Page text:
Eric: Yeah, well I love to associate myself with anything with rich history. So Courtney Love definitely has a lot of rich history, so it’s cool that we’re able to be a part of it. The Hole tour will be done in about a week, a week and a half, then we’re playing Lollapalooza in August. Then we’re doing Reading and Leeds, which is a big festival in Europe.
What do you prefer as far as festivals versus club shows?
Eric: I definitely, definitely prefer small shows. Like usually the best shows we have are on our off days. Like here, like in Waco. Or if we ever do a headlining one, we usually just do clubs like this. I think we all prefer the smaller, crampy close-up and intimate. I love not being able to hear anything and nothing’s right and it’s all wrong. I love it.
You’ve been quoted as saying that you want your band to be the Michael Jordan of rock ‘n’ roll, and basketball seems to be a running theme with your band.
Eric: The reason for that is because I think it would be—there’s something special about Michael Jordan and you can’t really put your finger on it. There’s so many good NBA players, but there’s never been anyone like him. There’s been people just as good as him; there’s so many good players, but all the same, there’s never been anybody like him.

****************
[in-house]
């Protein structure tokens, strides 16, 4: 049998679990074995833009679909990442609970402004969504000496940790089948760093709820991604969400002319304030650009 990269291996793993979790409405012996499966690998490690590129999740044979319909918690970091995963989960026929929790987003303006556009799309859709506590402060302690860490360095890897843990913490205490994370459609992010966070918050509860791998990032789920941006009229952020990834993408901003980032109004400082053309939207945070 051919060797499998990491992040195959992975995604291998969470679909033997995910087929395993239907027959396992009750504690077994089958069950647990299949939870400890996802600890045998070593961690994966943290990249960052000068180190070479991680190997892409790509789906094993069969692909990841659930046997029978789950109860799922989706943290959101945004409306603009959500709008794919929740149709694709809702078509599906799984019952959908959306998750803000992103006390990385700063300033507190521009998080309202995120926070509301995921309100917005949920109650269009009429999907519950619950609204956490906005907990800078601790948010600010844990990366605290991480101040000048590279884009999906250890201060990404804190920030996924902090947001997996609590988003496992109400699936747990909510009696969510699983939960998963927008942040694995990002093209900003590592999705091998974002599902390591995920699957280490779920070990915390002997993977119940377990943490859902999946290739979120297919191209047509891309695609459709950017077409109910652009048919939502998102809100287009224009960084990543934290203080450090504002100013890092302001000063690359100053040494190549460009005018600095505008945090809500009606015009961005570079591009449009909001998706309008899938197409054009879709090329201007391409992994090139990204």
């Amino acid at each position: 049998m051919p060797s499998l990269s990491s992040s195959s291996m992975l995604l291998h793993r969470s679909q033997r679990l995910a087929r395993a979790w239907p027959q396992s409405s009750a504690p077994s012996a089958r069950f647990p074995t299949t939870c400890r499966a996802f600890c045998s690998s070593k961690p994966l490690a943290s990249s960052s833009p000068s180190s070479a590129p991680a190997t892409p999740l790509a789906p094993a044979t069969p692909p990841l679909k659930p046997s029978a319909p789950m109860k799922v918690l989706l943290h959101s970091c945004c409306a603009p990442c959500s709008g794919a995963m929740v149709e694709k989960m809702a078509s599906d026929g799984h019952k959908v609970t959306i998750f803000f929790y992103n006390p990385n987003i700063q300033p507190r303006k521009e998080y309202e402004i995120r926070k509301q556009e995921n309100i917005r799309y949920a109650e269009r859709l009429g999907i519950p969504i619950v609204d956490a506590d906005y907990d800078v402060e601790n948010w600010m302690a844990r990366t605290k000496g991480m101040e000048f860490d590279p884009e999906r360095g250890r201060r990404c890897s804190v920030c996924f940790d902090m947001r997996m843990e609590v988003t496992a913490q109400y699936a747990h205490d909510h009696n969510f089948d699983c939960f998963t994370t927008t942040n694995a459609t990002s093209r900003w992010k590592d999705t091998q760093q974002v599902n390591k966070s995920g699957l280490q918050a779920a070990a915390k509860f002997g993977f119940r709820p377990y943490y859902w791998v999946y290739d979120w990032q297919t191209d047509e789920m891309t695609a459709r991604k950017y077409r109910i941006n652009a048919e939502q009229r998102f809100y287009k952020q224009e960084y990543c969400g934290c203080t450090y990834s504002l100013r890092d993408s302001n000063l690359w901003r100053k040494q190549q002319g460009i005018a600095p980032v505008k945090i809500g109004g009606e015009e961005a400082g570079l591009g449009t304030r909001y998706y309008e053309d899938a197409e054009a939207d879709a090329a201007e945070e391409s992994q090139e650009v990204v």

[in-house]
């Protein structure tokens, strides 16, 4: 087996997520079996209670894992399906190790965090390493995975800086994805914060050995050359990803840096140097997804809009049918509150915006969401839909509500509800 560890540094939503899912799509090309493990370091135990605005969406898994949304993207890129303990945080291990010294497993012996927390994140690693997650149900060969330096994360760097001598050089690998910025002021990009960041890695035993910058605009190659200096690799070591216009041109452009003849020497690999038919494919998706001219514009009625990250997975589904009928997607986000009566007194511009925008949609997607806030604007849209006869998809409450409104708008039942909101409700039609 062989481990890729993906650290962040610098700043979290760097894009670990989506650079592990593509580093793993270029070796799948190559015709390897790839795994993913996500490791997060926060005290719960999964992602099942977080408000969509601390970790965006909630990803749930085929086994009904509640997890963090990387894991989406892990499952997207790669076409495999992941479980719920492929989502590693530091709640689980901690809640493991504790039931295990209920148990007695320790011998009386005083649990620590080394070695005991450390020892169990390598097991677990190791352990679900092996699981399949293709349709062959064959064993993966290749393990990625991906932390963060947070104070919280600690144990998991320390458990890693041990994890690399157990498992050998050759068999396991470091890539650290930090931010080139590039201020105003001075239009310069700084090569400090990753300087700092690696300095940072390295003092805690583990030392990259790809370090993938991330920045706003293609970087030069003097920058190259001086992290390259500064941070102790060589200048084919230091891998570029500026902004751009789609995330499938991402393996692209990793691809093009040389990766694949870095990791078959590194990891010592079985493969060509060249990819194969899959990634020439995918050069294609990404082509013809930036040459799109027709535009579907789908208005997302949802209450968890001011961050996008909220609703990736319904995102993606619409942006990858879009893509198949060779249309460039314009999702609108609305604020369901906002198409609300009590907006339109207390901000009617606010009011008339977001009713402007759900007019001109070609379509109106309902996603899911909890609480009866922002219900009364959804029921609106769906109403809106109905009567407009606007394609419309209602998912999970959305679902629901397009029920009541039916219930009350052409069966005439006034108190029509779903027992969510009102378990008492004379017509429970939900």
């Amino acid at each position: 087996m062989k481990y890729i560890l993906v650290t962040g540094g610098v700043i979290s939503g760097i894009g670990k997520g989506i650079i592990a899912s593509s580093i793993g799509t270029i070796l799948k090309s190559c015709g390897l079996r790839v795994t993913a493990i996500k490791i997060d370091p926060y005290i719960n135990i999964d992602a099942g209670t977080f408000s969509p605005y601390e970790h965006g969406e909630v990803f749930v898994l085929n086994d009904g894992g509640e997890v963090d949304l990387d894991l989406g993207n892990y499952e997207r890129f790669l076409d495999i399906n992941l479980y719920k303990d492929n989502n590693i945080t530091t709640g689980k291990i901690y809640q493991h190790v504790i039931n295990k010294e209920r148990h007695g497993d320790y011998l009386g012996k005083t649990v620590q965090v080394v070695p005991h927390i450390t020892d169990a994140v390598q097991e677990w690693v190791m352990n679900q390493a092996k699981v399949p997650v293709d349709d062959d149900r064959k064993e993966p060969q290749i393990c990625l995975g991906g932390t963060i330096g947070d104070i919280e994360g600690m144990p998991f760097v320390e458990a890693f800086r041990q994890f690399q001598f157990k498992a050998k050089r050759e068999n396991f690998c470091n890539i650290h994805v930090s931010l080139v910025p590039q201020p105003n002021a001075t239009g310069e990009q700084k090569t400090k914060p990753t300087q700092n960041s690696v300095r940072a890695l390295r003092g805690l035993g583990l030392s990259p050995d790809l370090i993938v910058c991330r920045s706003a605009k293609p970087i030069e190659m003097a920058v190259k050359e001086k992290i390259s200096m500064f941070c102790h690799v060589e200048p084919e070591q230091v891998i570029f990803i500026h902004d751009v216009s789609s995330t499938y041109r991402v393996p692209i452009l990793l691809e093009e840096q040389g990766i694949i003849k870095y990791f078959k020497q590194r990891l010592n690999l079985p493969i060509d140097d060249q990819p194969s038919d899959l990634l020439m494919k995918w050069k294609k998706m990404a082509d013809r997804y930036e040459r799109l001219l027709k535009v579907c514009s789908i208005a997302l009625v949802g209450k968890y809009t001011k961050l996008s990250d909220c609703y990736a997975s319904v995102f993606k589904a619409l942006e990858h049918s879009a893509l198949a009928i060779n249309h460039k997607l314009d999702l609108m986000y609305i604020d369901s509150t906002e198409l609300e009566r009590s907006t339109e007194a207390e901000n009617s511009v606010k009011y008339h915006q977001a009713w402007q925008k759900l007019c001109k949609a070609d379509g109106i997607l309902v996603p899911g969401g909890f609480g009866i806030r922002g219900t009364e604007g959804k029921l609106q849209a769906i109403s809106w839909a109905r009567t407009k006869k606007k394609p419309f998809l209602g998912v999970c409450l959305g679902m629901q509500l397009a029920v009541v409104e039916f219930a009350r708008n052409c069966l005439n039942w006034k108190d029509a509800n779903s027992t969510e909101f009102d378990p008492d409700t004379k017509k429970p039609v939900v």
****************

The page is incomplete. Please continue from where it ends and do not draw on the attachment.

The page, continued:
There’s some sort of intangible with MJ.
Eric: Yeah, and there’s this video online of him, I think it’s from a slam dunk contest or something, and he jumped from half court and like stretches out and they put it in slow motion and everytime I see it, it gives me chills and I think that it would be awesome to… I never want to sound pretentious, but I think it’s a good thing to have someone who is that… I definitely aspire to be the Michael Jordan or rock ‘n’ roll.
Yeah. The first time I read that I was like “Dang they’re aiming high'” but the more I think about it, everyone is trying to be the best.
Eric: Yeah it’s not very uncommon and I think it’s important to think that way. Even if it never happens, you should always try.
So are you guys basketball fans?